Translation:He does not have children.
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Almost! ”子” is just the second half of the word "child" - 孩子. To emphasize it to be plural you could add the plural marker ”们” (men) which has a neutral tone.
That being said, most of the time the context of the sentence will decide if things are plural or not, so ”们” isn't usually very necessary.
So this sentence is saying "He does not have (any number of) children." In English, if someone said "He doesn't have a child." Then someone could make the joke "Well, does he have TWO children?" But in Chinese, the all-encompassing phrase is ”他没有孩子” Which definitively marks him as having exactly 0 children. In which case, it may raise some eyebrows if you were to state that he does not have a specifically plural amount of children with "他没有孩子们”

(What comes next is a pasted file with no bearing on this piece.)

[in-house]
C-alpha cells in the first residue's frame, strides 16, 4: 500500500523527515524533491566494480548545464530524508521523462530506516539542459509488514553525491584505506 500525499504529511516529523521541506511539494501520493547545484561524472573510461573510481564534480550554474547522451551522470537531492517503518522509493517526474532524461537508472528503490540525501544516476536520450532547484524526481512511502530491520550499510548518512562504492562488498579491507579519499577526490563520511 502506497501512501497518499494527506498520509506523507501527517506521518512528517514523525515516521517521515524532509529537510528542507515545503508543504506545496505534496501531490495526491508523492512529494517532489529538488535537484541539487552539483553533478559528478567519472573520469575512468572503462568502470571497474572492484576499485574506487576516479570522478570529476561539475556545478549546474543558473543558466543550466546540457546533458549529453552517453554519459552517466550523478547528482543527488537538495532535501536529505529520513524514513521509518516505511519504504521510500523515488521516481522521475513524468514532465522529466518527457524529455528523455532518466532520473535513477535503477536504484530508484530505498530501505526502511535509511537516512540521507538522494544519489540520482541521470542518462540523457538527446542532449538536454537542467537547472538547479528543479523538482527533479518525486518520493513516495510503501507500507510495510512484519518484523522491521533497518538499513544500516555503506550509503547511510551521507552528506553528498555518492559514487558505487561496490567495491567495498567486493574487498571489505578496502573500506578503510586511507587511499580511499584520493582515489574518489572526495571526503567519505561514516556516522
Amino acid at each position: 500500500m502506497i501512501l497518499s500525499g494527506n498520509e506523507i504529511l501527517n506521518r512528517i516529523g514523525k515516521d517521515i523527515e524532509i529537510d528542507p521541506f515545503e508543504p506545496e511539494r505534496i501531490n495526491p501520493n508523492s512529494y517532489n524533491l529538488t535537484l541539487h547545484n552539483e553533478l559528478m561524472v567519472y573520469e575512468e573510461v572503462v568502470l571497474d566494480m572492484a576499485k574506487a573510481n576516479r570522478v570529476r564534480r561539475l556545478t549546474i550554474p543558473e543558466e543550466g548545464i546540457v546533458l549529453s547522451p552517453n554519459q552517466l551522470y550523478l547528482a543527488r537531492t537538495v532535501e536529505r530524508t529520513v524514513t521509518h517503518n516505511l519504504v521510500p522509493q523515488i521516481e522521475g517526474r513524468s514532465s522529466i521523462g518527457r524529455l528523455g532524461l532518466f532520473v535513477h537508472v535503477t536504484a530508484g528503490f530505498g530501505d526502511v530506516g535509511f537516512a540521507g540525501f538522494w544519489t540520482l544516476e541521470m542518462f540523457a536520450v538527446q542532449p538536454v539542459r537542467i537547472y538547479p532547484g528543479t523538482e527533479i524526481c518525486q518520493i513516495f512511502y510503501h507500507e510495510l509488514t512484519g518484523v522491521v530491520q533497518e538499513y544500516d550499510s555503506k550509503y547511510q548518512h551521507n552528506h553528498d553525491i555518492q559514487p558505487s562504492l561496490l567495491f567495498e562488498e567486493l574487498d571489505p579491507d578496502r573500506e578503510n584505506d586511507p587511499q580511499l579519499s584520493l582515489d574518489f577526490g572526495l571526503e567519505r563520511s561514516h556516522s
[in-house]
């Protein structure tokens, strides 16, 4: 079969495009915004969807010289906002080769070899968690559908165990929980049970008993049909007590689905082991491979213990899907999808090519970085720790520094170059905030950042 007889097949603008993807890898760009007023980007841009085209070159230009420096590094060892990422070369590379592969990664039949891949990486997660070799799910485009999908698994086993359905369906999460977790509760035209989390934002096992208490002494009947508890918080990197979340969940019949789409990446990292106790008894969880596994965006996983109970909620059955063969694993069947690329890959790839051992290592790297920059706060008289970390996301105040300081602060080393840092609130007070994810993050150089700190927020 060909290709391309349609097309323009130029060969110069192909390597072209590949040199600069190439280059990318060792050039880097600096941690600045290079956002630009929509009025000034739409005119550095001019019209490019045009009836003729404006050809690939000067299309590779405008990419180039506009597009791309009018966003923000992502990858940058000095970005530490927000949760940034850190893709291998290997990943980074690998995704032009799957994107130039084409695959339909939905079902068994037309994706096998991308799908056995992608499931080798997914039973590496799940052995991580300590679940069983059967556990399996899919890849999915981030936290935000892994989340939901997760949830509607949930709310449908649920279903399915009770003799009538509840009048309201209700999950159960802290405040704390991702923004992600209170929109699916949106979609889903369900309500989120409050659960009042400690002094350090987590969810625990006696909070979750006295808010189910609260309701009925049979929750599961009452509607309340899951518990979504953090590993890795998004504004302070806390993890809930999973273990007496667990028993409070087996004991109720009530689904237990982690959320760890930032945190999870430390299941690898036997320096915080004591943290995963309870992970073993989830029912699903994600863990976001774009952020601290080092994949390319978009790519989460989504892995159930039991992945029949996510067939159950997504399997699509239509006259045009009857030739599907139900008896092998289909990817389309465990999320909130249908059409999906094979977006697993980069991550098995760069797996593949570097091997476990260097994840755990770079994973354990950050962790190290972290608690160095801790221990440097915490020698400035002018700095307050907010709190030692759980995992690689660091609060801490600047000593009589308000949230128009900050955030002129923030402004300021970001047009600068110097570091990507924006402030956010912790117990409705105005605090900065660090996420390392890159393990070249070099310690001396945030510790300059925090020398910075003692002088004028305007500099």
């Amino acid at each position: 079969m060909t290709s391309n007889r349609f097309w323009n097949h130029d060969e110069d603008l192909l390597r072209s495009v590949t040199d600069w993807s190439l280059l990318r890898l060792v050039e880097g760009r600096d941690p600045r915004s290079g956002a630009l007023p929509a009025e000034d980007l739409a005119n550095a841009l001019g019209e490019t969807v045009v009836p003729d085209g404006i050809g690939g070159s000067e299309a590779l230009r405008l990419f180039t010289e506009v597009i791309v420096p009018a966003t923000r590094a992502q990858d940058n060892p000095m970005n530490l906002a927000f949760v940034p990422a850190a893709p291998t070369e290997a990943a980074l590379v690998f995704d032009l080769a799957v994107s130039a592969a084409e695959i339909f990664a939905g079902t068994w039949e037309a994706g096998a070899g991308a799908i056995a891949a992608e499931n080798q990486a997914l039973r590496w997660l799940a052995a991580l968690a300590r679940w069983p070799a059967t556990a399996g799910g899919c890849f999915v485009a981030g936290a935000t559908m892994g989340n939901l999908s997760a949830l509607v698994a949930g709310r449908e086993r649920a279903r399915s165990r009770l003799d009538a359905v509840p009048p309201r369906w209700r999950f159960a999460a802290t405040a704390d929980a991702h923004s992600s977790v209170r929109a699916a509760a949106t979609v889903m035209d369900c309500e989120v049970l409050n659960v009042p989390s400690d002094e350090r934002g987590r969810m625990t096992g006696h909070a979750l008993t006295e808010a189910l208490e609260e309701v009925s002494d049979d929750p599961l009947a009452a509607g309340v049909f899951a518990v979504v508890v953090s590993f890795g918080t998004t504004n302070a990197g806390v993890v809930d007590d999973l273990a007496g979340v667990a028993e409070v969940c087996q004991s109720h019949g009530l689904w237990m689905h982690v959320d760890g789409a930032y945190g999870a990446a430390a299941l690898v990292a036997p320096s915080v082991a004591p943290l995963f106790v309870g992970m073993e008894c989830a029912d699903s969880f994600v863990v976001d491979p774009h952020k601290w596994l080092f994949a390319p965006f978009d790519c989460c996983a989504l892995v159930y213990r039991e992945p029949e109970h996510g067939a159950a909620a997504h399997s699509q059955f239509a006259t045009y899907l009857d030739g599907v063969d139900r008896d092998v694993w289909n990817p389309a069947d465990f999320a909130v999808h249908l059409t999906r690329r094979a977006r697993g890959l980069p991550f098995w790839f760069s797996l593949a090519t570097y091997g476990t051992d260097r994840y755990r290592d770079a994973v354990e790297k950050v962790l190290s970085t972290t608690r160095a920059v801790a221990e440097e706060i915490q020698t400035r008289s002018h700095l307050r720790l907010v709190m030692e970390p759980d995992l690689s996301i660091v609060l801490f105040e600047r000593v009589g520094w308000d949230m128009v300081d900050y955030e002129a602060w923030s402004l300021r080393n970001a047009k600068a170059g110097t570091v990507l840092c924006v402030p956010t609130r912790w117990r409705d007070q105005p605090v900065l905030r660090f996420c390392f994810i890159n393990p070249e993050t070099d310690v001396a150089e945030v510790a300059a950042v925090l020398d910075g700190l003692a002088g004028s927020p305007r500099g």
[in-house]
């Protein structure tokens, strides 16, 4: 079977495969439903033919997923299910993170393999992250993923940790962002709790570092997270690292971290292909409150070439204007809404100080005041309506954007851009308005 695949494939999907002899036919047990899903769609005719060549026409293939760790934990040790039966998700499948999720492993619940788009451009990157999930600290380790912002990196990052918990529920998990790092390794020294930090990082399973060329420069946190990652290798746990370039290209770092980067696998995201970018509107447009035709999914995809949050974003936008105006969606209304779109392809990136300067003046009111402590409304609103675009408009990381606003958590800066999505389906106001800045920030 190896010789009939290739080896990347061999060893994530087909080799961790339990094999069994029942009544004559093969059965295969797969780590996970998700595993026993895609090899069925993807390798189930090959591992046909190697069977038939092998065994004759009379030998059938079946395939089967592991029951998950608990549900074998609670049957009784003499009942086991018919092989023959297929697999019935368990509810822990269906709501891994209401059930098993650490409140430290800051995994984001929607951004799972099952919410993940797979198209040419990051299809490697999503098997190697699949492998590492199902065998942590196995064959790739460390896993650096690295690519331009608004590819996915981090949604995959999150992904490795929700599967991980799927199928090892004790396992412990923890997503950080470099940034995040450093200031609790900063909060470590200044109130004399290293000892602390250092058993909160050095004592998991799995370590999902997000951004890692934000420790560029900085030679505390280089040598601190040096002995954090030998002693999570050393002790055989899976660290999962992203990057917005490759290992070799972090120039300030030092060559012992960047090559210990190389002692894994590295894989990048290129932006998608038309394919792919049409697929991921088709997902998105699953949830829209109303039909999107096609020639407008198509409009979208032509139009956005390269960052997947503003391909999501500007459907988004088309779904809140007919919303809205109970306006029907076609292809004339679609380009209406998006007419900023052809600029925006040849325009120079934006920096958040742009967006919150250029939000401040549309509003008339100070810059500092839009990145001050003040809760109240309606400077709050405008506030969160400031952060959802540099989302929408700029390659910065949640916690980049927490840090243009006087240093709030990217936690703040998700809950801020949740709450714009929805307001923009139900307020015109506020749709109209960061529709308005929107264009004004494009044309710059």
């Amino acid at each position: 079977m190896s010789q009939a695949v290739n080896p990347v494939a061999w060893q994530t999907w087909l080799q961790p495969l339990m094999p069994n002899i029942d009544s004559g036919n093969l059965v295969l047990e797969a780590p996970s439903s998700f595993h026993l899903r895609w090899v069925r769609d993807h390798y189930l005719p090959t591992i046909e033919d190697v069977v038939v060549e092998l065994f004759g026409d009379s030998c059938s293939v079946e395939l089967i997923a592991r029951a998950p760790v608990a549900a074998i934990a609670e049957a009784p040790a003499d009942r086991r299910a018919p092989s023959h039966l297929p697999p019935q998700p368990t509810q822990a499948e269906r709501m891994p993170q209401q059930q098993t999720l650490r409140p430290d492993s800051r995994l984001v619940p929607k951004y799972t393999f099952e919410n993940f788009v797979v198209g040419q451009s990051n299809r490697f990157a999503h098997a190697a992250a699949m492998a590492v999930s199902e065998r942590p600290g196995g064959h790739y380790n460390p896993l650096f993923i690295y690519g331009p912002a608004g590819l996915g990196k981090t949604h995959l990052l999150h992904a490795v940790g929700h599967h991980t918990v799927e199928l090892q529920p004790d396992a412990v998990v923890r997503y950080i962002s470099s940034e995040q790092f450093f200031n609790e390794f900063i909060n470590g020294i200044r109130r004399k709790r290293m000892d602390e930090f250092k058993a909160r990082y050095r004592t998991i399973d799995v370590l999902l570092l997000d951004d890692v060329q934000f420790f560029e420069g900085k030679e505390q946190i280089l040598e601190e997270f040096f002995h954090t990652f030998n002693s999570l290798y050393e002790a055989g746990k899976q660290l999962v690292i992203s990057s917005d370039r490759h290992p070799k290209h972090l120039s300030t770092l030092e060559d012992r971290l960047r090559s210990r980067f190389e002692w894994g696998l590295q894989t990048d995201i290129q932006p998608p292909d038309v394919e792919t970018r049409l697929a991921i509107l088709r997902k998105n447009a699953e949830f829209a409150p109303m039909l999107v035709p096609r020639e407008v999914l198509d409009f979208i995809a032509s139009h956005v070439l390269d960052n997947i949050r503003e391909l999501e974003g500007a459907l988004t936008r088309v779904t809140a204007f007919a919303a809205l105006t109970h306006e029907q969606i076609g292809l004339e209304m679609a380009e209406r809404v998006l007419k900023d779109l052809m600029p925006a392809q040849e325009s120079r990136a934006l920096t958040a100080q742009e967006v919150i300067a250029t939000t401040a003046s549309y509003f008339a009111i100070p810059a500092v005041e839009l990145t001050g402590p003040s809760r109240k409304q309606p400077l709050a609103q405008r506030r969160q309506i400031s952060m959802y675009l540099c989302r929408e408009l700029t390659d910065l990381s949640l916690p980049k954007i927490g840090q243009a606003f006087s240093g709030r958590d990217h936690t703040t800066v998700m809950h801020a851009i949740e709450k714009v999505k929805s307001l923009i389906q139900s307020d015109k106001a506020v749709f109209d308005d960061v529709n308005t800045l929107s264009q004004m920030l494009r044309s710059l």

Not a native speaker, just what I've picked up. Corrections are welcome!
I'm not a native, and I can't say this applies in Chinese as much as Japanese, but essentially 子 means child as in 猫子 (kitten), 狗子 (puppy), and when written alone it can technically mean mouse when speaking about the zodiac signs. 孩 however, only applies to human children, especially babies and young infants. When combined, it's the Chinese compound for someone's child (ren), probably the same way 弟弟 and 妹妹 are 2 characters just because before writing, the word was 2 syllables. I'm not fluent though so please don't take this as the ultimate truth, just as an educated guess from years of studying 漢字